|Arms as long and thin as advertised.|Raphiael Putney
, Massachusetts, Senior, 6'9 185lbs
2013/14 stats: 24.2 mpg, 8.8 ppg, 5.4 rpg, 1.5 apg, 0.8 spg, 1.2 bpg, 1.7 TOpg, 2.7 fpg, 45.1% FG, 32.0% 3PT, 75.0% FT
The rail-thin Putney has essentially played mostly as a small power forward in his career so far, and may well continue to do so here on out. But he is hereby listed as a small forward, because the thought of a power forward weighing less than 200lbs is a tough one.
Putney is very, very wiry, which is both a blessing and a curse. His limbs are long, hence all the blocked shots. Although he bites on every shot fake and reaches far too much, Putney's tremendous wingspan makes him versatile and disruptive defensively. Even when beaten, Putney's wingspan and good mobility makes him able to recover and contest, and he is best on the defensive end when freeroaming, defending switches, lurking around the basket, gambling and anticipating, and providing help anywhere on the court. In theory, Putney can develop everywhere from shooting guard to centre. The flip side of this leanness, though, is that in being so thin (and it is hard to overstate how thin he is), Putney is very easily overpowered, and not even necessarily by especially powerful opponents. He also does not always give forth the effort to try and win position or stay in front, relying on his wingspan and athleticism to do it all, which it doesn't. His length is a big asset on defense, but it's also the only defensive asset he has.
Offensively, the story is similar for similar reasons. Not aided by the unnecessarily large arc on his shot, Putney is not the best jump shooter, and although he can hit open spot-ups from both mid-range and long with decent form, he does not create these looks or shoot off the dribble. Putney also does not create in the post, and though he can get from perimeter to basket in two long (always right handed) dribbles, it has to be a fairly open lane for him to do so, as he hasn't much of a handle at all. What Putney does do is run the court well, spot up, and be a threat for lob passes. But he struggles badly under duress, is easily pushed off the spot, cannot feed the post (thus negating any potential usefulness in high-low action), cannot create, nor finish reliably. And further to this, he takes some bad quick shots.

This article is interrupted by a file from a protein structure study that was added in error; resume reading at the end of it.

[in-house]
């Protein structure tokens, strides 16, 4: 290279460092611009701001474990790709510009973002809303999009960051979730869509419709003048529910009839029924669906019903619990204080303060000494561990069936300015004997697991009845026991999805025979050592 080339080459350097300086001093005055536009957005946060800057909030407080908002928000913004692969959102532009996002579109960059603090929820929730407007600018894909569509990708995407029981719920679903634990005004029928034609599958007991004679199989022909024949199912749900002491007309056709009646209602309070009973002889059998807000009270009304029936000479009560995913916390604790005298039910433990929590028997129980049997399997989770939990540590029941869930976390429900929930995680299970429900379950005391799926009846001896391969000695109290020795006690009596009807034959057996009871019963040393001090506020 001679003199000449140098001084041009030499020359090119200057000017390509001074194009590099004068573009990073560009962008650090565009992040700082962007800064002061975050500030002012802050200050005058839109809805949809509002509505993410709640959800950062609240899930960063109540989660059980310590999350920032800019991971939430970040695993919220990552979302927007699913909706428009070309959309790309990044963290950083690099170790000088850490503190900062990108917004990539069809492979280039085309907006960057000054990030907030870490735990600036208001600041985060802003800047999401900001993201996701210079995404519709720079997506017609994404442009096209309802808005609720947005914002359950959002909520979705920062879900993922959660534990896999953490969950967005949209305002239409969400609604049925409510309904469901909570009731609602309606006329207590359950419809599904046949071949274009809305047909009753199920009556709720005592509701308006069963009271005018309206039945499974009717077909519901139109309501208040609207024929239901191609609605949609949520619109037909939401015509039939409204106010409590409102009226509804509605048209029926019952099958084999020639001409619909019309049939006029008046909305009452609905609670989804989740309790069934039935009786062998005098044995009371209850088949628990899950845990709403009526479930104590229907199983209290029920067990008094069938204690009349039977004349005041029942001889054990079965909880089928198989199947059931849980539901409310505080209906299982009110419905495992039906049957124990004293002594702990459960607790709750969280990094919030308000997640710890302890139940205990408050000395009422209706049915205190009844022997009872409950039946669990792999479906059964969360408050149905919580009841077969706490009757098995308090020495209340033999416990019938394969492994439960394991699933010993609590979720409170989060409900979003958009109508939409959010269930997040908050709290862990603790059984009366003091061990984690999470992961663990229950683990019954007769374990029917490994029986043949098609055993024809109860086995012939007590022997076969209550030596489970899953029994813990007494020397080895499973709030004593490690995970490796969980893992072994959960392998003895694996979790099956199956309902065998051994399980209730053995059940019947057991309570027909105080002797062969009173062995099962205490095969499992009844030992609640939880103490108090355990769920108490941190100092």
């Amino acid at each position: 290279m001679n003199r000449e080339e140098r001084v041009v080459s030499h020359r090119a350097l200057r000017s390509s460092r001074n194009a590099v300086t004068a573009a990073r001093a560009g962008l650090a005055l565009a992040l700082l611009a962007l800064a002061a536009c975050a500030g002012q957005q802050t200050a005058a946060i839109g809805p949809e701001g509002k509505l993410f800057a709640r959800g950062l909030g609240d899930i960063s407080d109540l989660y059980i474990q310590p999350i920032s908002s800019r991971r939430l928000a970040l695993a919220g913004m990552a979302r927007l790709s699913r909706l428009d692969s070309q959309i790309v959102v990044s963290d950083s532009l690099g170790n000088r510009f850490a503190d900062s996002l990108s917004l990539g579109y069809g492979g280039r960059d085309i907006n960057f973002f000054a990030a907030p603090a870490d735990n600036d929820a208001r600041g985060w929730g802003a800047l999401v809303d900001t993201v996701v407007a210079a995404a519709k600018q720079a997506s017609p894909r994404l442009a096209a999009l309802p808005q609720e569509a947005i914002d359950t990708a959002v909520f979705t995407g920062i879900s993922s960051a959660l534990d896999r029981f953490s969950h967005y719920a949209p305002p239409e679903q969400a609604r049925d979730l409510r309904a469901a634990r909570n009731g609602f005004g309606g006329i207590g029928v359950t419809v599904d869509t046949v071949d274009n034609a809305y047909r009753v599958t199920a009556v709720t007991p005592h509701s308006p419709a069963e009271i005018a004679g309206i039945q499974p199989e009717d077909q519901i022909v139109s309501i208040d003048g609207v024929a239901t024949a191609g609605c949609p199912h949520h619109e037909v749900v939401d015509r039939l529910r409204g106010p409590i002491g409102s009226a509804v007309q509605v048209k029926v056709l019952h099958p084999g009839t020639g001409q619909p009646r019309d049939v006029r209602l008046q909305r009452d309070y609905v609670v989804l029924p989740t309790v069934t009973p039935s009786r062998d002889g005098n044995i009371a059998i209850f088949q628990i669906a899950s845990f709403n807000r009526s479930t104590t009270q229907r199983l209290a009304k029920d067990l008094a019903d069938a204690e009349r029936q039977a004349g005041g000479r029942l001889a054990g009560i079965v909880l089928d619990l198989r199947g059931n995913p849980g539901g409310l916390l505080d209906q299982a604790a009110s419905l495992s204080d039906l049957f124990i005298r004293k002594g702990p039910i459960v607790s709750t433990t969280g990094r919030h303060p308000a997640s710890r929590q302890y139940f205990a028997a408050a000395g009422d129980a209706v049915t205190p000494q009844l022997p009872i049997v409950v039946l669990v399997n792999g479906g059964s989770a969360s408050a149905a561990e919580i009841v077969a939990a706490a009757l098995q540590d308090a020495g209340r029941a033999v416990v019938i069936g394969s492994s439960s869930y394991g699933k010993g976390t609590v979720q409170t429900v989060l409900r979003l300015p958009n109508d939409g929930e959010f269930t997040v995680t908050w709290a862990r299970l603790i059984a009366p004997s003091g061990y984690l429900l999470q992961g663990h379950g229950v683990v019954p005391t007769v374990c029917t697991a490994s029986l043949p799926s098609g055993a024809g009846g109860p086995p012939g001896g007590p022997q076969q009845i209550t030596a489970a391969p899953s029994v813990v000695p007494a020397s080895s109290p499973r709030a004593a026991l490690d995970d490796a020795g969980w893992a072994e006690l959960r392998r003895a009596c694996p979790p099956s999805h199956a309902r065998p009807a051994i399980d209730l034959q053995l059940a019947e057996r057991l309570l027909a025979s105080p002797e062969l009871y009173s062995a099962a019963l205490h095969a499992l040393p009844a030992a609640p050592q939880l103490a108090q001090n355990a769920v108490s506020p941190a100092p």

Putney intrigues because he does a lot of what can't be taught through his physical profile and natural instincts. His skill set, however, has not caught up. Putney is still raw, somewhat deficient in his court awareness and raw skills, and prone to letting his offensive performance on any given night dictate his defensive intensity. Whoever picks up Putney will have an asset, but a frustrating one. Putney would be quite the sophomore right now, but as a 24 year old graduating senior, he needs to make some quick strides to realise his potential. Putney has the same sort of physical profile as multi-year NBA player Jeremy Evans, but Evans plays to his strengths and plays hard. And thus Putney needs to be more like Jeremy Evans. Or, if he shoots better, Travis Outlaw. Either direction is open to him, yet he currently sits in the no-mans land in between.